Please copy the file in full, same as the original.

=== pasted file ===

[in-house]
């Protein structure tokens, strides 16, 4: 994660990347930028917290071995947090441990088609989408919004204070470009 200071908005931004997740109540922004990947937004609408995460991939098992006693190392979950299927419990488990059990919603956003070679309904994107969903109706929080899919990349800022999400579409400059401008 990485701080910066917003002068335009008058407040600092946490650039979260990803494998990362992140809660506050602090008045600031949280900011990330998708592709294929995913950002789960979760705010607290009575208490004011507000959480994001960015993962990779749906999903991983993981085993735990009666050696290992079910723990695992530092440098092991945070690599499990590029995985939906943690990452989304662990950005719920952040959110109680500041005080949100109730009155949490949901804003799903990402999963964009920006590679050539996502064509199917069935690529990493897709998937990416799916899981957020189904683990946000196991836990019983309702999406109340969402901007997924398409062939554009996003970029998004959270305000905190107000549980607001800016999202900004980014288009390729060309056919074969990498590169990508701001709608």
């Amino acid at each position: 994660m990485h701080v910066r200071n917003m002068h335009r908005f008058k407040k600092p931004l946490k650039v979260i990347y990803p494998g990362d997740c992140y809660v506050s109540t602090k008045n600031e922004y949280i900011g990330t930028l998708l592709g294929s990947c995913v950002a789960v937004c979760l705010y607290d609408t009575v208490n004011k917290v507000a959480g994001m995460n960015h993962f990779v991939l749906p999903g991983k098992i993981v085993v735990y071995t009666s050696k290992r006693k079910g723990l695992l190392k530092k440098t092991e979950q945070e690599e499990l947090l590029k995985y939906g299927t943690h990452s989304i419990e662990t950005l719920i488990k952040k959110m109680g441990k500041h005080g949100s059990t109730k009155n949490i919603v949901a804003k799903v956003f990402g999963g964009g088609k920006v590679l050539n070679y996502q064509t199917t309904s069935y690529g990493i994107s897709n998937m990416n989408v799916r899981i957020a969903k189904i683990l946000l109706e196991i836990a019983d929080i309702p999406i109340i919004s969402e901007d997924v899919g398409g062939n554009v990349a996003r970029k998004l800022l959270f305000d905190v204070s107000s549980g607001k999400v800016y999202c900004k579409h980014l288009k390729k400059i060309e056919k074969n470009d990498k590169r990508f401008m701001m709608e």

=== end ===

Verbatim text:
[in-house]
């Protein structure tokens, strides 16, 4: 994660990347930028917290071995947090441990088609989408919004204070470009 200071908005931004997740109540922004990947937004609408995460991939098992006693190392979950299927419990488990059990919603956003070679309904994107969903109706929080899919990349800022999400579409400059401008 990485701080910066917003002068335009008058407040600092946490650039979260990803494998990362992140809660506050602090008045600031949280900011990330998708592709294929995913950002789960979760705010607290009575208490004011507000959480994001960015993962990779749906999903991983993981085993735990009666050696290992079910723990695992530092440098092991945070690599499990590029995985939906943690990452989304662990950005719920952040959110109680500041005080949100109730009155949490949901804003799903990402999963964009920006590679050539996502064509199917069935690529990493897709998937990416799916899981957020189904683990946000196991836990019983309702999406109340969402901007997924398409062939554009996003970029998004959270305000905190107000549980607001800016999202900004980014288009390729060309056919074969990498590169990508701001709608």
């Amino acid at each position: 994660m990485h701080v910066r200071n917003m002068h335009r908005f008058k407040k600092p931004l946490k650039v979260i990347y990803p494998g990362d997740c992140y809660v506050s109540t602090k008045n600031e922004y949280i900011g990330t930028l998708l592709g294929s990947c995913v950002a789960v937004c979760l705010y607290d609408t009575v208490n004011k917290v507000a959480g994001m995460n960015h993962f990779v991939l749906p999903g991983k098992i993981v085993v735990y071995t009666s050696k290992r006693k079910g723990l695992l190392k530092k440098t092991e979950q945070e690599e499990l947090l590029k995985y939906g299927t943690h990452s989304i419990e662990t950005l719920i488990k952040k959110m109680g441990k500041h005080g949100s059990t109730k009155n949490i919603v949901a804003k799903v956003f990402g999963g964009g088609k920006v590679l050539n070679y996502q064509t199917t309904s069935y690529g990493i994107s897709n998937m990416n989408v799916r899981i957020a969903k189904i683990l946000l109706e196991i836990a019983d929080i309702p999406i109340i919004s969402e901007d997924v899919g398409g062939n554009v990349a996003r970029k998004l800022l959270f305000d905190v204070s107000s549980g607001k999400v800016y999202c900004k579409h980014l288009k390729k400059i060309e056919k074969n470009d990498k590169r990508f401008m701001m709608e």